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Harry Cassin
Publisher and Editor

Andy Spalding
Senior Editor

Jessica Tillipman
Senior Editor

Bill Steinman
Senior Editor

Richard L. Cassin
Editor at Large

Elizabeth K. Spahn
Editor Emeritus

Cody Worthington
Contributing Editor

Julie DiMauro
Contributing Editor

Thomas Fox
Contributing Editor

Marc Alain Bohn
Contributing Editor

Bill Waite
Contributing Editor

Shruti J. Shah
Contributing Editor

Russell A. Stamets
Contributing Editor

Richard Bistrong
Contributing Editor

Eric Carlson
Contributing Editor

Even in liquidation, Allied Defense Group waits for DOJ decision

One of the defendants in the failed Africa sting FCPA prosecution was Mark Morales. He worked for a military ordnance maker that was part of the Allied Defense Group.

Morales and all 22 defendants were exonerated last year when the DOJ dismissed all charges and ended the prosecution. But two years earlier, not long after the Africa sting arrests, Morales’ employer had decided to stop doing business and liquidate the company.

Under the plan of dissolution, the $43 million in cash Allied had on hand would be distributed to its shareholders.

There was a catch. After the Africa sting arrests, the SEC and DOJ had launched FCPA investigations of Allied. Until those investigations were resolved, the company had to hold on to any money in case there were civil or criminal penalties.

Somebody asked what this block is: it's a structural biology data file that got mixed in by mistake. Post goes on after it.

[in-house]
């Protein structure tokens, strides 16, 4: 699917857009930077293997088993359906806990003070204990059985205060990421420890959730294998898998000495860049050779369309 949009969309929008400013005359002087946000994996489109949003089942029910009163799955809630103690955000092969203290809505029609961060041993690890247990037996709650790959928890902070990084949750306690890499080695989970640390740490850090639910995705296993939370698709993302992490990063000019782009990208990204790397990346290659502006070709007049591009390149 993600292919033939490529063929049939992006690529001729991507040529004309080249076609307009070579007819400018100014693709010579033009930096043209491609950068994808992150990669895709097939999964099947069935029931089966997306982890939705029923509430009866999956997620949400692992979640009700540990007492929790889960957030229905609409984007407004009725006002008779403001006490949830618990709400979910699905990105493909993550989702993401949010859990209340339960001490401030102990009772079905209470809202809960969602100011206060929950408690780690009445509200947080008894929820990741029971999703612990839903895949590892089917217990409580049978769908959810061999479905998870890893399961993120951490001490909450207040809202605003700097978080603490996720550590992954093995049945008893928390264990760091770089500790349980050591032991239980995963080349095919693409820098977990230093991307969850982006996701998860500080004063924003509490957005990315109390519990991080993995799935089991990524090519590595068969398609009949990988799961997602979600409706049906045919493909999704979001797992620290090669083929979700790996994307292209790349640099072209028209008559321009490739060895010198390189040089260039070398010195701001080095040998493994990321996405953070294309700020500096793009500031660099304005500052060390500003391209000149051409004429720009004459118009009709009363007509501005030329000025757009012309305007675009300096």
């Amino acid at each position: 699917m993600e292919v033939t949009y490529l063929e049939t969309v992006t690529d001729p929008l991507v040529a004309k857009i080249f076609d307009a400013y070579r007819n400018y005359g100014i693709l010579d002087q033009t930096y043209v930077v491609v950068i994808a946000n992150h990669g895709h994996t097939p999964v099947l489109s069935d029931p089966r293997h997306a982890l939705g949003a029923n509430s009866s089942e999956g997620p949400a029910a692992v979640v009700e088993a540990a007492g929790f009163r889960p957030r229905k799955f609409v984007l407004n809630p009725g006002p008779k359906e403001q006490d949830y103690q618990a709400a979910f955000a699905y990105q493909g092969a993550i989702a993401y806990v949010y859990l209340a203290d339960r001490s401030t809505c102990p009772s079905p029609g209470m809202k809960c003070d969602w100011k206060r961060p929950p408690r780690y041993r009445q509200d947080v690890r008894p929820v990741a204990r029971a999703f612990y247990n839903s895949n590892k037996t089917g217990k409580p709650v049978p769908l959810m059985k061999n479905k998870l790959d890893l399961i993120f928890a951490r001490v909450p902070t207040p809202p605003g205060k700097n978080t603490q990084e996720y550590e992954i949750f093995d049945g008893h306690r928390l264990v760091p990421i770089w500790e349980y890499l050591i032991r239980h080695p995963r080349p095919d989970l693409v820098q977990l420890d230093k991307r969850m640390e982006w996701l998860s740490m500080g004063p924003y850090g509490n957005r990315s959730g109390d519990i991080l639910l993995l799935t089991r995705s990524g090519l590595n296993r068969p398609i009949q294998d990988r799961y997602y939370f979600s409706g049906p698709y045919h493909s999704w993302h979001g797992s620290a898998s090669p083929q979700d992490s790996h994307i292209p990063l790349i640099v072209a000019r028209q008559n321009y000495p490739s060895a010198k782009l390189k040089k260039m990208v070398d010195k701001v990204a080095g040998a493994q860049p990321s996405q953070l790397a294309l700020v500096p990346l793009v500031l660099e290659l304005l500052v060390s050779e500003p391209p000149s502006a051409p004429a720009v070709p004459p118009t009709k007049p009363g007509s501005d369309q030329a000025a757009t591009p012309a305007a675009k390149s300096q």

When the DOJ dismissed the charges against Mark Morales and the others, Allied asked the feds about the status of their investigations — ‘so that it could move forward with the distributions’ of the $43 million to shareholders.

In response, the SEC in November last year sent Allied a declination — a decision not to bring any charges against the company.

But the DOJ wouldn’t budge.

According to Allied,

The discussions with the DOJ are continuing and based upon these discussions it appears likely that resolution of the DOJ inquiry will involve a payment by the company in connection with at least one transaction involving the former employee . . .

Allied said the amount of any payment to the DOJ is unknown, which means none of the $43 million can be released.

Last month, Allied’s representatives ‘met with senior DOJ officials to discuss the company’s status in the ongoing investigation.’

There was no resolution, Allied said. But the meeting was ‘productive’ and ‘moved the company forward in its efforts to resolve this matter and effect a corporate dissolution.’

A May 15 letter to shareholders from two board members said they ‘remain hopeful that we will be able to proceed with the dissolution of the company before the end of 2013.’ (our italics)

Meanwhile, Allied — now with no business activity or stock being traded — is still an ‘issuer’ until its final dissolution and has to file periodic reports with the SEC. And the shareholders have to wait.

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All FCPA-related disclosures by issuers are available from ethiXbase Monitor — the world’s largest anti-corruption compliance database.

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